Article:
Green Plan 2030 Dialogue- Kay Lee
Savour!’s 4th Webinar, “Singapore’s Green Plan Dialogue 2030 - Sourcing Food Sustainably” was an enriching session with our 5 honored panelists. In this blogpost feature, we will be diving into sharing more information about Kay Lee, one of our panelists as well as the key quotes she brought up in the webinar that serves as valuable takeaways for readers like you.
Kay Lee is a sustainability advocate and writer who has more than 2 years of experience promoting sustainability in Singapore through actively advocating for causes and engaging in freelance writing. Until fairly recently Kay was the Project Lead and Marketing Lead at Zero Waste Singapore where she planned and executed the nation-wide campaigns and also did outreach. She also connected with stakeholders on waste and sustainability issues in Singapore during her tenure.
When asked about her experience writing about sustainability causes and what sustainability means to her, here’s what she said.
“In my personal life, as a side hustle I still do some sustainability advocacy and write about it. As someone who has worked with NGOs and with the know-how of Not-for-Profits, I do try to make sustainable sourcing information and food available to the underprivileged. In my experience, it is difficult to communicate to a large audience to convert to vegetarianism or veganism. It is difficult because there is no easy way to tell them to spend the extra money, which they might not have the ability to do.
Through my writing and as much as I can, I try to propagate the idea that people do not need to completely convert to vegans or vegetarians, but they just know that they have the option. So they can, at their convenience, not eat meat on a particular day of the week or switch from whole milk to almond milk. Low income families like those of migrant workers eat what they do because of budgetary constraints and cannot be told to spend more money.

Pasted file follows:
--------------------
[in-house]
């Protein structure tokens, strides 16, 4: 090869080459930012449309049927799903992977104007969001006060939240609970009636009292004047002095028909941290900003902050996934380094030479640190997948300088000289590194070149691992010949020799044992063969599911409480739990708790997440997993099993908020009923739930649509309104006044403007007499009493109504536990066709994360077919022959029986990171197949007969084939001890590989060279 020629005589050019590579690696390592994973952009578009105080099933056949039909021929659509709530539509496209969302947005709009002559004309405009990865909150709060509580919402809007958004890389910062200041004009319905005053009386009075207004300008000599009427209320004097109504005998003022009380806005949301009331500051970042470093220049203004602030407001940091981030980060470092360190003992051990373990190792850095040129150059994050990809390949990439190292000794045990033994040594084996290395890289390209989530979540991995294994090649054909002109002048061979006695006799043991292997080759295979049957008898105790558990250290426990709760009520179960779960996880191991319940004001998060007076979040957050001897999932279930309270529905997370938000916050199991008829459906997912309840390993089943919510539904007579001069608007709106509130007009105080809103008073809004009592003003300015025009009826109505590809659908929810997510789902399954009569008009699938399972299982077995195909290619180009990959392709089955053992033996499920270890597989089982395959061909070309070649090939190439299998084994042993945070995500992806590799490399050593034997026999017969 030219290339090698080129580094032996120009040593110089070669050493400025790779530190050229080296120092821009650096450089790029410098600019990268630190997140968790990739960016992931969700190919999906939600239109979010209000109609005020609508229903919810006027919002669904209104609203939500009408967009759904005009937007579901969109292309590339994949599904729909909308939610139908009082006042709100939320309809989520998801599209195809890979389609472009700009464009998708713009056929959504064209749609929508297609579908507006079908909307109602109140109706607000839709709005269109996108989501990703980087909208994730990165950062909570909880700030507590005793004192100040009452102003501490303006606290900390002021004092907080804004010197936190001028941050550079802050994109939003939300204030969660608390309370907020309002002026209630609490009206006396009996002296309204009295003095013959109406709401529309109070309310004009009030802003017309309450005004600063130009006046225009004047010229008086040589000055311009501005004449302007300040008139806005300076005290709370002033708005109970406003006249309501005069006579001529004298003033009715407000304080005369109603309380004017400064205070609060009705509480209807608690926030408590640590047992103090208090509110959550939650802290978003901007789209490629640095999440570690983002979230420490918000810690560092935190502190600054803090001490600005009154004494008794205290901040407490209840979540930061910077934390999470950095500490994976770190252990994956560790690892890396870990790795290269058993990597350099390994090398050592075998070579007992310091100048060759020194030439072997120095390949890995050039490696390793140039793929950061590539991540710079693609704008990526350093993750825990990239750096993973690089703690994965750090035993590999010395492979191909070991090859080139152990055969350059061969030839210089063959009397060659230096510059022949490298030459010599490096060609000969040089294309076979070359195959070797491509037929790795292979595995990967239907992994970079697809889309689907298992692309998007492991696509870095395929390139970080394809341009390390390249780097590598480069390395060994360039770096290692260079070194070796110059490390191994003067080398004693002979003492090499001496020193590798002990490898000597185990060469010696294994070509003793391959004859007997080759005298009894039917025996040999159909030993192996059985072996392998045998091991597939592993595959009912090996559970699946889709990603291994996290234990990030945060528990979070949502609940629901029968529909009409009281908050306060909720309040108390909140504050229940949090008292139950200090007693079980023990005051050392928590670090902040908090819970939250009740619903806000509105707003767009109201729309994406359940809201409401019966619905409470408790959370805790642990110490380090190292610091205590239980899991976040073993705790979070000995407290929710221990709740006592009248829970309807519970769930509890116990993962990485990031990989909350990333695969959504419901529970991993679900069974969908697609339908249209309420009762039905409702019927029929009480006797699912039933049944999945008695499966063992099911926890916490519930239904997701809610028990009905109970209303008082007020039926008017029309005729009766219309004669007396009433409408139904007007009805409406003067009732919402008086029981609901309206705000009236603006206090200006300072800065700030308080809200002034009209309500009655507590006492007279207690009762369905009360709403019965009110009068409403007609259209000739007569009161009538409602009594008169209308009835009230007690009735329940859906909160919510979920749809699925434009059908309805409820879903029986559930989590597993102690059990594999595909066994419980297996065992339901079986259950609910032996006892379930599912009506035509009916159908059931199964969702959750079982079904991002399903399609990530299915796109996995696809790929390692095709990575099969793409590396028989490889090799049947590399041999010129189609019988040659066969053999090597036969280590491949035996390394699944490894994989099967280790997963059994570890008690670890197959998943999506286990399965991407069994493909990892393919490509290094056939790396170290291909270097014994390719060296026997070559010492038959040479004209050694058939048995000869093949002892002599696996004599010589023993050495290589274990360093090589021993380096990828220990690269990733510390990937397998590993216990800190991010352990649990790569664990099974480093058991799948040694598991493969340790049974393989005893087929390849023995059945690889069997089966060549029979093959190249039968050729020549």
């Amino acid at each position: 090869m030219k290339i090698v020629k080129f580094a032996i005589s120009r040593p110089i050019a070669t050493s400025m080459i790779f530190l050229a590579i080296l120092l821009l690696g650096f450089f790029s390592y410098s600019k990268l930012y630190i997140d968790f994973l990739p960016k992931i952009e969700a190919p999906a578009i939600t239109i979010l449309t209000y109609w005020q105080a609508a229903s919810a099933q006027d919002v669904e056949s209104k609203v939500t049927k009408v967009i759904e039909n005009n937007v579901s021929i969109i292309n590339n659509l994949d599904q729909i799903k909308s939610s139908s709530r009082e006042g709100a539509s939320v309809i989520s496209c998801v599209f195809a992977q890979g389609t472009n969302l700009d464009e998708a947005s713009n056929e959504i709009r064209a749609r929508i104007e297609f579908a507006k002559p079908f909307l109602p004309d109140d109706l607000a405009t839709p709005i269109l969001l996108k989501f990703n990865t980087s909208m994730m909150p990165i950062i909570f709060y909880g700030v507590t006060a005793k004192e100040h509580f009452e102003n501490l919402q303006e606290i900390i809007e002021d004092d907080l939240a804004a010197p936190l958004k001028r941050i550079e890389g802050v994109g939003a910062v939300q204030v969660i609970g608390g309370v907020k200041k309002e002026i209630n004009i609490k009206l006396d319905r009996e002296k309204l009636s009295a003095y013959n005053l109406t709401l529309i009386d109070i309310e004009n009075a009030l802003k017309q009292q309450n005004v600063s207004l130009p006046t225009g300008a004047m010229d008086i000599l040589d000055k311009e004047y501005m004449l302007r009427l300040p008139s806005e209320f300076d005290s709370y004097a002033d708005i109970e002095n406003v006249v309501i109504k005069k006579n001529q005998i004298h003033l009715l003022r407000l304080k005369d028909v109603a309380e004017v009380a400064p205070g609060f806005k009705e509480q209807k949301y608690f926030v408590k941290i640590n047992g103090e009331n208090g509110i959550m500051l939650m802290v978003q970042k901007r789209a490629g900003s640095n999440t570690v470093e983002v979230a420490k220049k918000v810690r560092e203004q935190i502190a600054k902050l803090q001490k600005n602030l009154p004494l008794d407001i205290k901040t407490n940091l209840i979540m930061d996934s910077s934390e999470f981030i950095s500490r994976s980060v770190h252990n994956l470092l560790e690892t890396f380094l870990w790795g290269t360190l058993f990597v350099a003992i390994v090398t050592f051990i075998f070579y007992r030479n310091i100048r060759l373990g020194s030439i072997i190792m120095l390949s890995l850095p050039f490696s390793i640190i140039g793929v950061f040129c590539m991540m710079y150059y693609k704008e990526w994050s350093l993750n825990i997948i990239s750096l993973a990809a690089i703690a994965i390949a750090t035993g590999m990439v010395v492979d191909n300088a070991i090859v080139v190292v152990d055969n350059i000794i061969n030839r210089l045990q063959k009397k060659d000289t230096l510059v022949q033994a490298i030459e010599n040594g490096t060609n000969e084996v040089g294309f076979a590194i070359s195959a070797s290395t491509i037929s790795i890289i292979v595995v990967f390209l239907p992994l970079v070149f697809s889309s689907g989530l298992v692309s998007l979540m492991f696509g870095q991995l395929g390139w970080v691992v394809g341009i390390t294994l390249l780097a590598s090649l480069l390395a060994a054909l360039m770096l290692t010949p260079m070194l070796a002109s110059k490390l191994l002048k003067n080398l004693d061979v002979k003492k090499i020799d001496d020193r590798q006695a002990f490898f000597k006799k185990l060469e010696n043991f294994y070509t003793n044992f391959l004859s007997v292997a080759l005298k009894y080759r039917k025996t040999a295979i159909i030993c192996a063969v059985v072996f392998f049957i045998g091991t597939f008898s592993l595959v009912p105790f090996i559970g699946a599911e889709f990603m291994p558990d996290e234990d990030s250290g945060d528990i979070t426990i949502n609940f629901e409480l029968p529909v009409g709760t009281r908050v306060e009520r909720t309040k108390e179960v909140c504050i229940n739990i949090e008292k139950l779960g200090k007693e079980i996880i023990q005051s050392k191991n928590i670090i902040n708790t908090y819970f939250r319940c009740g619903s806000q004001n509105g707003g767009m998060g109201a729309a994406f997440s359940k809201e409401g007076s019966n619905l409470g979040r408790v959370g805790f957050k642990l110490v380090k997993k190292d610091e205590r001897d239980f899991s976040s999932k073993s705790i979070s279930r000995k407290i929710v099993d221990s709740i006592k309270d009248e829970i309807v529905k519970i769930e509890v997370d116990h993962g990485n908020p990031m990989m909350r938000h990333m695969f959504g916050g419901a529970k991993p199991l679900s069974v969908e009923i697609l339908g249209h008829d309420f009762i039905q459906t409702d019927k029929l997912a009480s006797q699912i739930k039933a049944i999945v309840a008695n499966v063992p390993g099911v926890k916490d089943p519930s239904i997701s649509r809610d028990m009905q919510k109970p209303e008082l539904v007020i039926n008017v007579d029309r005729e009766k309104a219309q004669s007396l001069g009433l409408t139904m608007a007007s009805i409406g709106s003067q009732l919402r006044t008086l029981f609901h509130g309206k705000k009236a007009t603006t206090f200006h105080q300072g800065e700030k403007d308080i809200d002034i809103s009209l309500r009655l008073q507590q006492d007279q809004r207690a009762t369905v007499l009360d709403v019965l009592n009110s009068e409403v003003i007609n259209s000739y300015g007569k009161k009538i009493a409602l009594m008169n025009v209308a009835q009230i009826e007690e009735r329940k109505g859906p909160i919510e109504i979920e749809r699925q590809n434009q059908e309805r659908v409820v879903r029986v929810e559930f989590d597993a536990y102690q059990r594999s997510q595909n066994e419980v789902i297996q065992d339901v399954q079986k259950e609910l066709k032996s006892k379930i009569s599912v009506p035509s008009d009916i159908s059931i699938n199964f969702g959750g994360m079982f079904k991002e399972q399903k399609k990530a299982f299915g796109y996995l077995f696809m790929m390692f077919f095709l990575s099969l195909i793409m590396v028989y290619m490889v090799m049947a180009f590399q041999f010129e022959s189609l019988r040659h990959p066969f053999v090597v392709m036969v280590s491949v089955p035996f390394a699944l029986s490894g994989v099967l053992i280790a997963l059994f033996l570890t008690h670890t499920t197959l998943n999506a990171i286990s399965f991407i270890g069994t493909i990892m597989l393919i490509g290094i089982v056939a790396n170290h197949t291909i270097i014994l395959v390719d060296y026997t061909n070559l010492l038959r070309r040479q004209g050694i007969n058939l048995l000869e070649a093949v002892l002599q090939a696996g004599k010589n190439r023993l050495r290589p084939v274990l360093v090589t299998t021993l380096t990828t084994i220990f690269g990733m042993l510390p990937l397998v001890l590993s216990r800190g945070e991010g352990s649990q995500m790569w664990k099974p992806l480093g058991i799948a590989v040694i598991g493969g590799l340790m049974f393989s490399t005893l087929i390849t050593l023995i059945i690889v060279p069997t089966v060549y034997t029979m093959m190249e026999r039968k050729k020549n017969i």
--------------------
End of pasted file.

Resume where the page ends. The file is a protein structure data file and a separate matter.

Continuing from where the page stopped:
However, they are most prone to get affected by climate change and in turn, the benefits of sustainability would affect/ help them most. These are issues that come up with talking about sustainable living. It comes to show that the people who will be most affected by it, can do the least about it. We need to make sure when writing about this, that the ideas are not just palatable, but also doable because a lot of communities do not have the privilege or option.”
Q. What are some economic challenges and opportunities that organisations have faced especially during COVID-19?
Ans. In my experience working with smaller companies, during the pandemic they are simply unable to sell their products. To add to that, they are unable to sell the experience that comes along with the product, which especially with foods like alternative meats is very important.
Over the past year, I have realised that people do not have trust in the product or the process of production. There haven’t been enough tests to tell if these foods/products have side effects. This is a major issue that small food based social enterprises are facing.
Another challenge with being a social enterprise is the Supply Chain. Before the pandemic it was easy to be transparent about where all the raw materials were being sourced from. But with the pandemic businesses are finding it difficult to be as transparent about sourcing in lieu of warehousing issues, procurement issues, etc. These were legitimate problems even before the pandemic, but times have accentuated them even more now.
Q. Do you have any initiatives relating to food sustainability and green plan 2030 that the public can contribute to as well?
Ans. I personally do not have any initiatives. But having worked with so many businesses in the industry, I believe that people should simply support small businesses that help relocate food that has been thrown out.
Written by Subhi Poddar
Subhi Poddar is a Marketing & Communications Intern at Savour!